For comparison, if we consider, in our total cohort of 4986 women (3931 women >29 years), attending routine screening with normal smears whatever the HPV testing with a similar protocol of follow-up on a period from 12 to 72 months, 34 HSIL were detected (19 in women >29 years). Thus, for this cohort, the NPV of a normal smear alone for the development of an HSIL is 99.3% (95% CI: 99.2–99.4%) for the total population and 99.5% (95% CI: 99.4–99.6%) for the women >29 years. Moreover, if we consider a similar cohort of 5592 women without limitations of time in the follow-up, we have detected at the present time 71 HSIL (46 HSIL in 4321 women >29 years), which gives an NPV of 98.7% (95% CI: 98.5–98.9%) in the total population and an NPV of 98.9% (95% CI: 98.6–99.2%) in women >29 years. Indeed, 32 HSIL (24 HSIL in women >29 years) have been discovered after an initial positive HPV test before 12 months of follow-up.

The Kaplan–Meier curves comparing the occurrence of HSIL and carcinoma in the total population (Figure 2), in women >29 years (Figure 3), also clearly demonstrate that there is a significant difference (P<0.001) between the populations with initial smears with HR-HPV-positive testing compared to populations with a negative test.

Figure 2
Kaplan–Meier analysis for the occurrence of an HSIL in the whole population. Squares: women with initial negative HR-HPV testing. Circles: women with initial positive HR-HPV testing. P<0.001.
Figure 3
Kaplan–Meier analysis for the occurrence of an HSIL in the population of women >29 years. Squares: women with initial negative HR-HPV testing. Circles: women with initial positive HR-HPV testing. P<0.001.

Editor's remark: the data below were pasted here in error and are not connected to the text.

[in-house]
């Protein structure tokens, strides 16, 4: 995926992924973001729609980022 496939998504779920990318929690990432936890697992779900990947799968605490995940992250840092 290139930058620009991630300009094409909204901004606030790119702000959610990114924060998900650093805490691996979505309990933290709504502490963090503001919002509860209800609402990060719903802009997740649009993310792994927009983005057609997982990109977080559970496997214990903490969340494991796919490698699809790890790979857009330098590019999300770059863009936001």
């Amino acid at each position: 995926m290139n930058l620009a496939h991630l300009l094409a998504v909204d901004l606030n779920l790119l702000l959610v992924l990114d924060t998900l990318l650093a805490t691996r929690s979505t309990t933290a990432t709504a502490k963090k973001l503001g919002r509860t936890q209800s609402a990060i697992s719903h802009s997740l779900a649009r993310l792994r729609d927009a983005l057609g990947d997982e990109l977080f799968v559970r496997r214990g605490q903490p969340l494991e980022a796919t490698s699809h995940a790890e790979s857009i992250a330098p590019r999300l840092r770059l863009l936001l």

This work is at the present time the only longitudinal study using the HC-II assay in association with cervical smears for the follow-up of women with both negative tests at enrolment. Indeed, in the work of Kjaer et al (2002) on women <29 years, PCR testing for the detection of HPV was performed on specimens collected into phosphate-buffered saline, and the authors focused their study on women with normal smears and HPV infection. In a related study, the work of Sherman et al (2003) was conducted with HC-II assay on cervicovaginal lavage specimens, a technique that is not as good for sampling the endocervical canal as direct brushing. These authors detected 48 HSIL (0.3%) in their 10 years follow-up of 17 594 women with normal smears, but HPV testing results were not used for any aspect of the clinical management or follow-up of the women. Our present study represents a longitudinal experience on 4401 women with different intervals and modalities of follow-up. The protocol that we applied after the discovery of an HR-HPV infection in women with normal smears clearly induces a bias increasing the number of HSIL early detected and largely explains the absence of detection of such lesions after 4 years of follow-up. It is equally true that we cannot also exclude that some cervical lesions, even HSIL, have spontaneously regressed during the mean time of follow-up, especially when two consecutive controls were distant >5 years. Moreover, we obtained long time follow-up >5 years data for 429 women and additional HSIL may be detected with a more extensive study. However, at the present time, our study gives a global NPV of 99.9% for the development of an HSIL and carcinoma in women with an initial smear within normal limits and a negative HR-HPV test result. The occurrence of cytological abnormalities in 3.2% of our population is also lower than the percentage of 5.3% of abnormal smears reported in the literature in general primary screening (Stoler, 2000) (5.2% in our own laboratory). Moreover, if we consider our own previous results on women with normal smears and a positive HR-HPV test with a follow-up, the PPV for detecting an HSIL is 7.7% for one test and 21.2% for recurrent HR-HPV infection (Bory et al, 2002). This PPV is only of 1.1% when a previous smear is normal without any HR-HPV infection detected. Thus, the women with double-negative tests really represent a low-risk population for the development of HSIL.